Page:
As parents (me 61 & hubby 67), we have inherited via intestacy from our deceased son (no partner or kids). We want to pass 100k to our 2 grandsons age 6 & 8 (our other son's children), so decided a DoV would be better than gifting, we definitely don't want or need it & are doing what we know our late son would have wanted. Our other son already has 273k left to him from his brothers pension & death in service benefit (outside of the scope of his estate), so we are all in agreement on this course of action.

            The 2 of us will be trustees, the trust to run until age 25 at the latest. No other subsequent grandchildren to be included & we will be able to make payments along the way from the trust to either child but not to the detriment of the other (our intention is that the end result by 25 at the latest will always be 50% each).

            There are a lot of scenario's/fine tuning we'll need to cover, reinvesting interest, tax payments, tragic events before they reach 25 etc. The solicitor seemed a bit half hearted when I said we think we want a discretionary trust so we can determine a responsible age to wrap up the trust (that certainly isn't 18), & that we wanted to be able to make interim payments to benefit both/either grandson along the way before the 'wrap up' age.

            He said "well, I can make it one if you want, but really, who's going to object if you make any early payments to either grandson". Also, he did seem rather keen on the age of 18. TBH we want what we want, not what he wants! Having said that, it has to be legally workable.

            From the answers it does sound like we're on the right track I think.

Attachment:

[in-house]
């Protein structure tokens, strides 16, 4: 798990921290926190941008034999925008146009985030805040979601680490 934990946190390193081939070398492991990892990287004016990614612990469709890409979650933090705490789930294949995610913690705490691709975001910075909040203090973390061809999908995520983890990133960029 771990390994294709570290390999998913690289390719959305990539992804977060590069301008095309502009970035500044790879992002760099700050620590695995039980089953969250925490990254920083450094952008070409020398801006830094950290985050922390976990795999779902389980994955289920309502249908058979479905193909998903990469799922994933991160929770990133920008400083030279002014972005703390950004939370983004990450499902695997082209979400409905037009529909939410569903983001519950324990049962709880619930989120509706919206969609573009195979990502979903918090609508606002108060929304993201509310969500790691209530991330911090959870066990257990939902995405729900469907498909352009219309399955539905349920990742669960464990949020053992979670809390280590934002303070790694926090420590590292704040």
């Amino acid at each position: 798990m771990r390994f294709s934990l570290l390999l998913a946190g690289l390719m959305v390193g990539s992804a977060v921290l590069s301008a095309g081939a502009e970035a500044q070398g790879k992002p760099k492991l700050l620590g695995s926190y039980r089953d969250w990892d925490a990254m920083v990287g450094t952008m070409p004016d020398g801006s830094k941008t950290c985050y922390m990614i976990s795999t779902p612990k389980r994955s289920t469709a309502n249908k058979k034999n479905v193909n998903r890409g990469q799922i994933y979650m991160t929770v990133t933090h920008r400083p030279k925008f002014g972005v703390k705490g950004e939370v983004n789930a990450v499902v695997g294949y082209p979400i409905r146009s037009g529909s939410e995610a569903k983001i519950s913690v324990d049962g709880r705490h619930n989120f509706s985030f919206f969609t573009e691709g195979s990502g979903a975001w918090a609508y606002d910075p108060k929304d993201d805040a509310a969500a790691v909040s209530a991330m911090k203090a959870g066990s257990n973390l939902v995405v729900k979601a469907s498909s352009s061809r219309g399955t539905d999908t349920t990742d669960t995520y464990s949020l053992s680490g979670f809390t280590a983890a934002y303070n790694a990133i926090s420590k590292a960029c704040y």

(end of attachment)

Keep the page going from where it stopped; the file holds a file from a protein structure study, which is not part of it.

An inter vivos (during lifetime) trust, as a discretionary trust ('absolute discretion' terms) is a good idea if you want to protects money and assets for the children. It's your estate so you can decide the conditions you choose, ie conditioned inheritance. The court will step in to act for the interests of minors via the Variation of Trusts' Act 1958 but only whilst they're minors, including bringing the trust to an end so they can claim the assets. When the minors grow up to bring the trust to an end as adults, ie sui juris (of age and capacity), they can do it based on case law: Saunders v Vautier (1841). As far as am aware discretionary trusts over-ride any attempt for the children/ or when they grow up to force the assets. The reason for this is that there must be an object, ie named beneficiary whereas a discretionary trust with beneficiary names are subject to the trustee's discretions. So, you could start a trust during your lifetime but keep the children as remainder interests (ie when you both pass away), or make a discretionary trust as term of either of your Wills, or both Wills together (mirror Wills).
            Last edited by Openlaw15; 14th August 2016, 21:04:PM.